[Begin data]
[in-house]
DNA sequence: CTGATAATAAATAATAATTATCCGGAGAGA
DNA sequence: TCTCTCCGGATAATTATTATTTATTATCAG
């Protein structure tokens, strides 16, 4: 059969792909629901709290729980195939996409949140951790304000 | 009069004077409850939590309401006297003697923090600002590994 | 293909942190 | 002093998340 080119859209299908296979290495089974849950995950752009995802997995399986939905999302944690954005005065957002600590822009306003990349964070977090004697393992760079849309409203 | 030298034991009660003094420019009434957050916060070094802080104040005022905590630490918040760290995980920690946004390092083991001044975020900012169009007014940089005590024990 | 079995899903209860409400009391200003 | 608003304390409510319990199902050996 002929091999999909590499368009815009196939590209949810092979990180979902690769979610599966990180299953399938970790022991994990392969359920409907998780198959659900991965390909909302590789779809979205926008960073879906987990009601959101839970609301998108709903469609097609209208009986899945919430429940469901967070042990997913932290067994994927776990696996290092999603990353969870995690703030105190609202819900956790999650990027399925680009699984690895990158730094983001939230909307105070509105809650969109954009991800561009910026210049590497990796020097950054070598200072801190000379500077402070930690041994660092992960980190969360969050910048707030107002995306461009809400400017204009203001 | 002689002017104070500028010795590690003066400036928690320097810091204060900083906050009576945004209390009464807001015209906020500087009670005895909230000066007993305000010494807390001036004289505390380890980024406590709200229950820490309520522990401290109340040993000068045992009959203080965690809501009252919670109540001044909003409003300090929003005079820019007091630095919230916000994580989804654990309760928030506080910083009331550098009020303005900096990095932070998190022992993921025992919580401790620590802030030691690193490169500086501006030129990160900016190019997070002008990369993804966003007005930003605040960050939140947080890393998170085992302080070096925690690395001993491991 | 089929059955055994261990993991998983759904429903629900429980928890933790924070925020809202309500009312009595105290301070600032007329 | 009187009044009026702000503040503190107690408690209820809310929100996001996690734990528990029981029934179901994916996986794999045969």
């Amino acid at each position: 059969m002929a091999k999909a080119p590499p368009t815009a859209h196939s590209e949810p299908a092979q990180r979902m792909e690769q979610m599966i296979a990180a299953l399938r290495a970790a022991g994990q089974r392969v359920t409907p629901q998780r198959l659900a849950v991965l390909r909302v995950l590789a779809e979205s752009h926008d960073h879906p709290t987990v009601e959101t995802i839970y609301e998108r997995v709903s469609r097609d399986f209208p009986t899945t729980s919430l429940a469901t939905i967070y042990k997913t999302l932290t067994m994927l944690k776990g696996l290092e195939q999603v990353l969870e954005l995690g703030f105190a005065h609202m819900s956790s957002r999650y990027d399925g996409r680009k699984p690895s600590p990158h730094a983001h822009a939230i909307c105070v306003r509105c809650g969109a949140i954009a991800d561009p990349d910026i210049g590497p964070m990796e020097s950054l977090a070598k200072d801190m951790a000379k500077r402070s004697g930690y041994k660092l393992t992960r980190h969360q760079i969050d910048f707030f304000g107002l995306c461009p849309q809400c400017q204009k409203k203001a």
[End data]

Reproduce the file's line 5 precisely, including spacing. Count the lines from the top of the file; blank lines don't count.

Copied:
């Amino acid at each position: 059969m002929a091999k999909a080119p590499p368009t815009a859209h196939s590209e949810p299908a092979q990180r979902m792909e690769q979610m599966i296979a990180a299953l399938r290495a970790a022991g994990q089974r392969v359920t409907p629901q998780r198959l659900a849950v991965l390909r909302v995950l590789a779809e979205s752009h926008d960073h879906p709290t987990v009601e959101t995802i839970y609301e998108r997995v709903s469609r097609d399986f209208p009986t899945t729980s919430l429940a469901t939905i967070y042990k997913t999302l932290t067994m994927l944690k776990g696996l290092e195939q999603v990353l969870e954005l995690g703030f105190a005065h609202m819900s956790s957002r999650y990027d399925g996409r680009k699984p690895s600590p990158h730094a983001h822009a939230i909307c105070v306003r509105c809650g969109a949140i954009a991800d561009p990349d910026i210049g590497p964070m990796e020097s950054l977090a070598k200072d801190m951790a000379k500077r402070s004697g930690y041994k660092l393992t992960r980190h969360q760079i969050d910048f707030f304000g107002l995306c461009p849309q809400c400017q204009k409203k203001a």